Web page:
I see your point, Rune, but if the real question is whether or not hate speech laws need to reflect the potential for future bad behaviour, what do you say to the viewpoints of the author?

When looking at that article, the first thing I saw was the stupidity of the “comparison” between these both cases.

If I leave a car on a public street like described it was left, I not only invite theft and other disruption to occur, I deliberately provoke it to occur.
Those who then were tempted by my invitation where provoked by me to do what they did.

The lecturer did nothing to provoke the interference of the two men to occur. They were obviously attending the event with clear intentions.

If I leave a car on a public street in a normal condition then what happened to the car who was left like described shall not happen to the car I place there.
= no cause, no result

On the other hand, if the lecturer does not presents his book, then what happened shall not happen.
= no cause, no result

Or

If the two men do not attend this presentation, what happened shall not happen.
= no cause, no result.

But the reasoning of the writer of that article seems to be:
The lecturer must present his book
Those who might interrupt that should be pre-emptively locked up.
or
Those who might come to the idea of interrupting such an event, should be getting “a message” that they get locked up if they try.

I wonder how he sees that done in real life. Maybe he thinks that everyone who ever gets the idea of interrupting an event, checks who gets locked up and why and does this on a day by day and minute by minute base.

I also wonder where he gets the idea that he can compare the whole thing with the case represented by the car on that street.

And yes, I also wonder if he has the same ideas concering everyone who calls names to Muslims or harasses Muslim women because they wear hijab.
I think the whole thing is blew up out of proportion.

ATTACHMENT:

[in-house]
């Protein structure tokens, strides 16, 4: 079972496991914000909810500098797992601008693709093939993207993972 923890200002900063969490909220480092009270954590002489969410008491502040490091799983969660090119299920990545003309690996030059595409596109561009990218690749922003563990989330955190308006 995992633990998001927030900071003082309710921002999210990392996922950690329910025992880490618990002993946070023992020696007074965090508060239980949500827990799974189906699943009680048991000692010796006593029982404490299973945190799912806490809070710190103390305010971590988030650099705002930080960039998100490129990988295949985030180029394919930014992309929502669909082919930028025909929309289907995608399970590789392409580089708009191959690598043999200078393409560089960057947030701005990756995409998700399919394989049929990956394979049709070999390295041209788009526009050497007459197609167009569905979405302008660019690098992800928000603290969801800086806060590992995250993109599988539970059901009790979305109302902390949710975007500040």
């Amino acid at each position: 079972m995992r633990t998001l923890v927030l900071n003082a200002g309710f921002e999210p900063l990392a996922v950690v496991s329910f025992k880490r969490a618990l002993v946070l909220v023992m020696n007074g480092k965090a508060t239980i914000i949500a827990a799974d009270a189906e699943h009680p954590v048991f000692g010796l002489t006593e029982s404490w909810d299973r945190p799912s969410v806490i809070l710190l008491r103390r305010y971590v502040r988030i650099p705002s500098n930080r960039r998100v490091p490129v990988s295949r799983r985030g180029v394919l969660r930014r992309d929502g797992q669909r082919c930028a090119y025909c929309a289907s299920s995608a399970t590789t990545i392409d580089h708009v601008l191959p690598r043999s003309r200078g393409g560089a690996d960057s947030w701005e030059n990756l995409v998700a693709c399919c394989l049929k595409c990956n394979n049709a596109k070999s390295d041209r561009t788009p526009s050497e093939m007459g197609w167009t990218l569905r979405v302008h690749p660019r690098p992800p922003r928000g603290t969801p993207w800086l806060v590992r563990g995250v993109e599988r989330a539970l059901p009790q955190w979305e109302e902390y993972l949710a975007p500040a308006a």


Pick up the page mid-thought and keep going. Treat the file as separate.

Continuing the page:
In my opinion these days every Jew who does not live on an other planet is aware of it that such unpleasant things can happen.
Just the same as every Muslim is aware of that.
Just the same as any other group of people who get congfronted with insults, discrimination, bigotry, prejudice, is aware of that.

If the author wants to lock up all people who ever say something that is insulting and/or discriminating I think he must get started now by running after them.
(He can even start on this message board.)

Salaam. A

I don’t see how calling the police was warranted unless they subsequently resisted efforts to make them leave the bookstore. If any nonviolent expression of racial/ethnic/religious hatred were a criminal offense, the overwhelming majority of people would be locked up.

:dubious:
No the author is saying that those that break the law should be subject to the penalties prescribed by the law. Causing a public disturbance at a local bookstore counts as such. The insulting comment is irrelevant in light of the law, but relevant in light of current anti-Semitic activities in Canada.

And yes the author would likely extend his argument to cover Muslim girls wearing head scarves to school etc. However his article focuses on Jewish issues, not the broader issue of intolerance.

Oh, and intentionally leaving your car unlocked is not inviting or promoting illegal activity. It would make a very intersting defence "oh Judge I had to steal the car, you see the victim made me do it.

:rolleyes:

I think in Belgium it is breaking the law to leave your car unlocked unattended. The reasoning behind it is that you invite people to steal = provoke criminal behaviour :slight_smile:

Salaam. A

They disrupted an event. Have the organizers kick them out. End of story.

:rolleyes:

Yes, I know… But I still think I am correctly informed on this.
Salaam. A

Maybe. But, rumours to the contrary, your post is not a good cite.

I agree.

Filing criminal charges and trying such people for essentially being jerks winds up creating “martyrs”. Of course, even ejecting them without charges can lead to false martyr status (as in a case I know of involving alt med advocates who disrupted a public presentation on health scams and quackery, were escorted out by security personnel and later served up their own highly imaginative accounts on the Internet about this grievous example of censorship).
“This is a mistake often made by democratic societies, whose credos about protecting the freedom of speech lead them to dismiss the importance of verbal, as opposed to physical, abuse. This is unfortunate – because verbal abuse often becomes the prelude to more aggressive forms of action.”

The concept of “hate speech” has been abused in attempts to silence people with unpopular/objectionable ideas. I’d err on the side of free speech.